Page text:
South Carolina, who installed the up-tempo offense this spring and summer, got four touchdown passes from Jake Bentley and 263 yards rushing.

Yes, both offenses feasted on cupcakes but it sets the stage for Saturday’s nationally-televised SEC East meeting (3:30 p.m., CBS) at Williams-Brice Stadium. Both teams will go fast hoping to wear the other down in one of the hottest places on Earth on a September Saturday.

South Carolina over Georgia has been a trendy upset pick all spring and summer (I know because I made it) which is only going to make things even hotter.

4—Tennessee has a lot—and I mean a lot—of work to do: I didn’t expect Tennessee to beat West Virginia in Charlotte. The Mountaineers are just too talented on offense with quarterback Will Grier, who did nothing to hurt his budding Heisman Trophy campaign with 429 yards passing in a 40-14 win over the Volunteers.

Here’s what was so disappointing: Tennessee trailed only 10-7 in the final seconds of the first half when West Virginia tacked on a field goal to take a 13-7 lead. There was a one-hour weather delay at halftime and in the second half the Volunteers just came out flat. The Mountaineers outscored Tennessee 27-7.

It was a difficult head coaching debut for Tennessee’s Jeremy Pruitt.

“How your team plays tells you what kind of coach you are and their team played better than our team today—so that’s on me,” Pruitt told reporters after the game.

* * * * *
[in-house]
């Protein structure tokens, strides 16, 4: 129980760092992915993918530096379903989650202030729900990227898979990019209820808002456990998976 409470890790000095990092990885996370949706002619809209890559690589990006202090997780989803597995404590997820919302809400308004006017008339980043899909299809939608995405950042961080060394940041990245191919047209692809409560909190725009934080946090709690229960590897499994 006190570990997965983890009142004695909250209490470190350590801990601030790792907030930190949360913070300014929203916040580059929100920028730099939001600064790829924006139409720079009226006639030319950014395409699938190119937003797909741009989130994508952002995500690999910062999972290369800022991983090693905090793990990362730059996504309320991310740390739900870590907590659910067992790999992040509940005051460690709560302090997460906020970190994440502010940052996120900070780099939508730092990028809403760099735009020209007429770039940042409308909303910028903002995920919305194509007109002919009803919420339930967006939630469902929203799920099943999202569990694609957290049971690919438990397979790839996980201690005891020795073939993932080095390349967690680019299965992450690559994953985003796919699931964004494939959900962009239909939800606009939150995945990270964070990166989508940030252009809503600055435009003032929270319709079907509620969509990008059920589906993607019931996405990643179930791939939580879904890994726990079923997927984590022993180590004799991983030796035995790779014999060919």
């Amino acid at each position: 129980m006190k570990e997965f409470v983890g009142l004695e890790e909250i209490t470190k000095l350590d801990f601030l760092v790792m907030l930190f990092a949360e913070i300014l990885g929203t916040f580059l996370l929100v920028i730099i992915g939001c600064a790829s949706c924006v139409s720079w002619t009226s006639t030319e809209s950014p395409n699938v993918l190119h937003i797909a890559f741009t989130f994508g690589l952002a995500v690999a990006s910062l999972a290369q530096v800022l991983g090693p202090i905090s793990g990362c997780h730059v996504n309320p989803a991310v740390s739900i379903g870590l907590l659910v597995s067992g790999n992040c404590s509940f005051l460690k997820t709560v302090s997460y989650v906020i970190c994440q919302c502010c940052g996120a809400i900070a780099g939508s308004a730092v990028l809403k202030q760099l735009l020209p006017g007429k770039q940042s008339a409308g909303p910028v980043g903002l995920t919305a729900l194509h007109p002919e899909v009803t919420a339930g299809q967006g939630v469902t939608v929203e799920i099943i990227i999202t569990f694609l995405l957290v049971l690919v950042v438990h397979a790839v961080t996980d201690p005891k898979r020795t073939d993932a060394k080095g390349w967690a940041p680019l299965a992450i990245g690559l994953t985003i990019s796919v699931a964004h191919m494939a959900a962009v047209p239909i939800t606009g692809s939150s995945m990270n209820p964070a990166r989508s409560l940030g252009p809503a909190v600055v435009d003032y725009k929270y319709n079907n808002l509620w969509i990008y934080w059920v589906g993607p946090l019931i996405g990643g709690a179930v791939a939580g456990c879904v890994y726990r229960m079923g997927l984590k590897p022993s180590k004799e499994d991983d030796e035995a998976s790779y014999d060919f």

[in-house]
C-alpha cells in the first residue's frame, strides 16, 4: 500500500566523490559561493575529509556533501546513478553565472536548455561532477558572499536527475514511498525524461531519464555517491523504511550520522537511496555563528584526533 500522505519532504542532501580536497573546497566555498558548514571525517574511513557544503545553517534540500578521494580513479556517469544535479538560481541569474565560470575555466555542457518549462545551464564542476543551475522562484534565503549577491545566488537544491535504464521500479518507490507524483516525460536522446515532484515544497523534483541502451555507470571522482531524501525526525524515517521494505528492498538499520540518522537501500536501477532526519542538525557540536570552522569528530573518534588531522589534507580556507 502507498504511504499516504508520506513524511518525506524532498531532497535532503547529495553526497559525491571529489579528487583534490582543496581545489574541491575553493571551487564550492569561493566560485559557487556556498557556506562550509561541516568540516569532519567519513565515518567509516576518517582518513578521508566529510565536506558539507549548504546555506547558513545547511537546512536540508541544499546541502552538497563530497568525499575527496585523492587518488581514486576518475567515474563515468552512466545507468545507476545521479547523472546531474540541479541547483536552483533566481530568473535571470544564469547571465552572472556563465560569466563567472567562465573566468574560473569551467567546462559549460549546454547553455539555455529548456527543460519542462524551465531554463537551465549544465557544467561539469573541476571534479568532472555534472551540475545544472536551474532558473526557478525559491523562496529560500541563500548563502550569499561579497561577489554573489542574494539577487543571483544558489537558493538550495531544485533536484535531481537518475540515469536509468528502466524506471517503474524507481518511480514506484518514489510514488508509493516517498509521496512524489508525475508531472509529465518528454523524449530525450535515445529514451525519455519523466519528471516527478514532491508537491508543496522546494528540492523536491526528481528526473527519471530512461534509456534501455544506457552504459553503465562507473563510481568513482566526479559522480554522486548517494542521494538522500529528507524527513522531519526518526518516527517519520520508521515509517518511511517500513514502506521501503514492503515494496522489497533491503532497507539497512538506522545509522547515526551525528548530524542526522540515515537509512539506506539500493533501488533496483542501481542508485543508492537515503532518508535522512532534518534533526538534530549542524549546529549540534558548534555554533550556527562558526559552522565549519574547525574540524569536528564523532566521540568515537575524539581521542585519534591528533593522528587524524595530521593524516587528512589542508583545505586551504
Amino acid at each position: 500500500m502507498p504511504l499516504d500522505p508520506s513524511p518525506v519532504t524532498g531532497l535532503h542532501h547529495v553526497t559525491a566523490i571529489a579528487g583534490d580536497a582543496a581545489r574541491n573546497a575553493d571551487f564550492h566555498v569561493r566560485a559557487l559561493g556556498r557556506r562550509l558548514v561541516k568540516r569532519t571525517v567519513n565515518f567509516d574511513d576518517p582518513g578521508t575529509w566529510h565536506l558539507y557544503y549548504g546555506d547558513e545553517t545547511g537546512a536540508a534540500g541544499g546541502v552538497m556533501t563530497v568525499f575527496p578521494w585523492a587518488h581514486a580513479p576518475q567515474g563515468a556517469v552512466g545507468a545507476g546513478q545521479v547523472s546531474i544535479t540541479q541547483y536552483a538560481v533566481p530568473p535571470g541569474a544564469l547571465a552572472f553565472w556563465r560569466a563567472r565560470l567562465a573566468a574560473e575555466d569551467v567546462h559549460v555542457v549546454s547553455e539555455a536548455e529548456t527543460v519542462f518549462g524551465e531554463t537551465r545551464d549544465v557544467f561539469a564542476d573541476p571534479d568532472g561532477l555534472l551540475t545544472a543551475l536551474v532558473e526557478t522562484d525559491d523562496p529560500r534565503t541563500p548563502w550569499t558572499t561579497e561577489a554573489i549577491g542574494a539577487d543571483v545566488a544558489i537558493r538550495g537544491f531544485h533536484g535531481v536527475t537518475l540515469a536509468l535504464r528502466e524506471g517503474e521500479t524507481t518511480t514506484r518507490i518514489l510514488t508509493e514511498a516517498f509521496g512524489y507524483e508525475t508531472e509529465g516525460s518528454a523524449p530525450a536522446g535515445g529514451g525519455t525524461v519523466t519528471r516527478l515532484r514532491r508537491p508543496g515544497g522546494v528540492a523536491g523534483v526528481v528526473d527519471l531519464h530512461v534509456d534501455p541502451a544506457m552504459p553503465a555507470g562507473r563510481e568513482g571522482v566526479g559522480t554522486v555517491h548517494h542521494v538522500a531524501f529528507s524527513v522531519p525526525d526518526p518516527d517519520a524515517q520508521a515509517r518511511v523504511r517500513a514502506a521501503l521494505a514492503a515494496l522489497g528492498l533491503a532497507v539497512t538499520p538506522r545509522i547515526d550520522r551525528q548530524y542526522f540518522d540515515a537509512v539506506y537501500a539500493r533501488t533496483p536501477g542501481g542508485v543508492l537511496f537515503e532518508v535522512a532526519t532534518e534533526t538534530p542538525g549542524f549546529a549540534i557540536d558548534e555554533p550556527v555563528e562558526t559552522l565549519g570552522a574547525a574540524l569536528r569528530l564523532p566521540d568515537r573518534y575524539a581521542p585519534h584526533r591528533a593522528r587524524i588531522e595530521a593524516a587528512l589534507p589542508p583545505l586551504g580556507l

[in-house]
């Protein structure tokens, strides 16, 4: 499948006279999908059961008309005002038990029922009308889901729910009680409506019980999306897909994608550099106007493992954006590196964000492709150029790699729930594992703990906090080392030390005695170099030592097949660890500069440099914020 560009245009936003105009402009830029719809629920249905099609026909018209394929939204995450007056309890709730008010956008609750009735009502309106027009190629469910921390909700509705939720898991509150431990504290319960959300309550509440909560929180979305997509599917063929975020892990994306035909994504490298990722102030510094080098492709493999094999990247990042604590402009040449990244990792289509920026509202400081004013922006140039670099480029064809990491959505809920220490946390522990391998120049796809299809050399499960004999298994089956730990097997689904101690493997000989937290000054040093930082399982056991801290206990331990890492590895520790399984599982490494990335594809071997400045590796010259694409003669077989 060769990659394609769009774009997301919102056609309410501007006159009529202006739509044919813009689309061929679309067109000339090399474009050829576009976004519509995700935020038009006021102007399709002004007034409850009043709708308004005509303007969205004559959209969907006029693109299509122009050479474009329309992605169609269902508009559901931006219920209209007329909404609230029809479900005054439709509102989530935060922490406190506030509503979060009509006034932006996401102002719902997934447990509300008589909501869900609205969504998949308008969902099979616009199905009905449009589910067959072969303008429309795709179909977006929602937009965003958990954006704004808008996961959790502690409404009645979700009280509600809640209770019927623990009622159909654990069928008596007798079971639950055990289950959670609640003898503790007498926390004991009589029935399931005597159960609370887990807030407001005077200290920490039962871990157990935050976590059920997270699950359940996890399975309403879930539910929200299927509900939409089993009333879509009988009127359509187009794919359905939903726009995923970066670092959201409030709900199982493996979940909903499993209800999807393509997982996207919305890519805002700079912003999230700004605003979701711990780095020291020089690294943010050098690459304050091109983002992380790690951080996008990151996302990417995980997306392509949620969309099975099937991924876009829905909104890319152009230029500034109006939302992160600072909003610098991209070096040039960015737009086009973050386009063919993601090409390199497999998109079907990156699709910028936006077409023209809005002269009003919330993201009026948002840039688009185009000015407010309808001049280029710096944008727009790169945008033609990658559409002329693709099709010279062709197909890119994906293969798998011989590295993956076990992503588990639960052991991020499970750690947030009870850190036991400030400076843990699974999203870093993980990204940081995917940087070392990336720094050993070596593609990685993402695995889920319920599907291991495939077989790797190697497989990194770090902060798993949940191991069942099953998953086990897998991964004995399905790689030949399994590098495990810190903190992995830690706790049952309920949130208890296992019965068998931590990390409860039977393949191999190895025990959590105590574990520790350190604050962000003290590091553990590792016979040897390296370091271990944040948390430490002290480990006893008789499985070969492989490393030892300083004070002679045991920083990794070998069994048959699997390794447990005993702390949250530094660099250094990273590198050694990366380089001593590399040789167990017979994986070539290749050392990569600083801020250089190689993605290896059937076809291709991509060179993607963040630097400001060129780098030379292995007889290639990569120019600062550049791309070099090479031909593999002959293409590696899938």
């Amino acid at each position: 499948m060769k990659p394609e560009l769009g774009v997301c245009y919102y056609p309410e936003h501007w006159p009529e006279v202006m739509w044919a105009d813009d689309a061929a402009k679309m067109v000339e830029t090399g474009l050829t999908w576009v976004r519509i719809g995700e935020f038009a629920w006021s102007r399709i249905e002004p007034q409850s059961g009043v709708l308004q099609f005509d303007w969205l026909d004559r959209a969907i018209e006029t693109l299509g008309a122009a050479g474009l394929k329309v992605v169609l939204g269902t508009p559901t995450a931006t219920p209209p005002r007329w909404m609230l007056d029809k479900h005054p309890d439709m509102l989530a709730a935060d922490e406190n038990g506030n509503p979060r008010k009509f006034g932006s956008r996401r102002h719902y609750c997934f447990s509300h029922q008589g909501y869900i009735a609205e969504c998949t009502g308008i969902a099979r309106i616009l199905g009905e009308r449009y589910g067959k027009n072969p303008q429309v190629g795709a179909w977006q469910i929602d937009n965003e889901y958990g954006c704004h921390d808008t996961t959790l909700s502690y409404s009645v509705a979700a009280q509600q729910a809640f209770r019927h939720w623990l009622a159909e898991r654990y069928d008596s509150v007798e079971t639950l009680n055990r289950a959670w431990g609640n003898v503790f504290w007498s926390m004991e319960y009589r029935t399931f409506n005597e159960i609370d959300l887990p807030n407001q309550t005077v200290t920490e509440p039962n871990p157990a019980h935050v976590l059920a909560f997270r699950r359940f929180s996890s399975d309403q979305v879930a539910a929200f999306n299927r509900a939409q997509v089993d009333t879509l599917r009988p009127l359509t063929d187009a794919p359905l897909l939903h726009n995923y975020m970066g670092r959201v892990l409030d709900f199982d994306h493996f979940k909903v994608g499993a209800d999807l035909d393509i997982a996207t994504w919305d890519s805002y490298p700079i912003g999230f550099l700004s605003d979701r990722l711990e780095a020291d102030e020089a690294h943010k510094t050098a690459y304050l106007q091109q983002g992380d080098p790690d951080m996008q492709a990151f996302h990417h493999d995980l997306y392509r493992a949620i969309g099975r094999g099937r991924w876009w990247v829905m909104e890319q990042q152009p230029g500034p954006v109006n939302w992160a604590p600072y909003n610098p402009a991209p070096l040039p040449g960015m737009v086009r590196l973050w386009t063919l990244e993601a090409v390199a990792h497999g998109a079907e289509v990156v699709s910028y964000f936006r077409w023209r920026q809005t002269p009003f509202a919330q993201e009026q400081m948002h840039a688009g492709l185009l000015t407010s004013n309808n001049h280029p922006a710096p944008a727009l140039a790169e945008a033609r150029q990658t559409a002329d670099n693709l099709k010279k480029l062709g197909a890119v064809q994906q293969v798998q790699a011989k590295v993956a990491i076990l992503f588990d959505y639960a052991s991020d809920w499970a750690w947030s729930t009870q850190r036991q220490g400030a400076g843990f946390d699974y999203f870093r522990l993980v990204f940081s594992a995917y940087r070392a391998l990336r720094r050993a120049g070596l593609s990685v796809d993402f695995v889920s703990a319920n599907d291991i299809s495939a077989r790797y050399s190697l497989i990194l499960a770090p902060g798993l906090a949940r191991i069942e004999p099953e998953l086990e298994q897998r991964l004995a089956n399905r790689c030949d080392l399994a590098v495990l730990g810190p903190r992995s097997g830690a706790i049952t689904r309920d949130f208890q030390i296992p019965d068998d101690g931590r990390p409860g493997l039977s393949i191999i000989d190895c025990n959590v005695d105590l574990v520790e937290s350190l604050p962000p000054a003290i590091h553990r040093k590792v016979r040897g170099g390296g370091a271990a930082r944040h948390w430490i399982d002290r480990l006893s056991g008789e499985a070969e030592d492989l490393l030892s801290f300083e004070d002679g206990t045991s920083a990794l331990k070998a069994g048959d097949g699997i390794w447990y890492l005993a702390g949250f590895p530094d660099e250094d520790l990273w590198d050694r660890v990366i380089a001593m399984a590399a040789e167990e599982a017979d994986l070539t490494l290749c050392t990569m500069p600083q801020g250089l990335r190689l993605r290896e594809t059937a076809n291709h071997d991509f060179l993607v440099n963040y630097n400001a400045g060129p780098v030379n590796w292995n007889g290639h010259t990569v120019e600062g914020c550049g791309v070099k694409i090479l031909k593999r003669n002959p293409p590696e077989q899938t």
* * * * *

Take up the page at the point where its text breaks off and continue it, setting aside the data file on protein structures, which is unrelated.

He’s right.

Tennessee has now lost nine straight games to Power Five opponents.

The Vols have two winnable games at home with East Tennessee and UTEP before Florida comes to Knoxville on Sept. 22. They had better get some things worked out before then.

5—Florida looks more than ready for Kentucky’s visit: Dan Mullen was hired at Florida to re-invigorate the offense and to make football fun again. The Gators did both in the opener against Charleston Southern, scoring on six of its first seven possessions in the first half and posting 354 yards at intermission on the way to a 53-6 victory. Quarterback Feleipe Franks, who never got comfortable in the offense last season under Jim McElwain, had five touchdown passes. He had only nine in 11 games last season.

Remember this: Since Tim Tebow left after the 2009 season, no Florida quarterback has accounted for more than 16 touchdowns in a season.

Kentucky, who comes to Florida on Saturday looking to break a 31-game losing streak to the Gators, got off to a shaky start against Central Michigan with four turnovers. But the Wildcats rallied from a 17-7 deficit to win 35-20. Starting quarterback Terry Wilson, a JUCO transfer who started his career at Oregon, struggled early with three turnovers and had to leave the game with a banged up shoulder. Sophomore Gunnar Hoak came into the game and led the Wildcats to a touchdown and a 21-20 lead at halftime. Wilson ultimately returned in the second half and led a couple of touchdown drives.

Remember that last season Kentucky suffered one of the toughest losses ever when it blew a 27-14 lead late to fall to the Gators 28-27.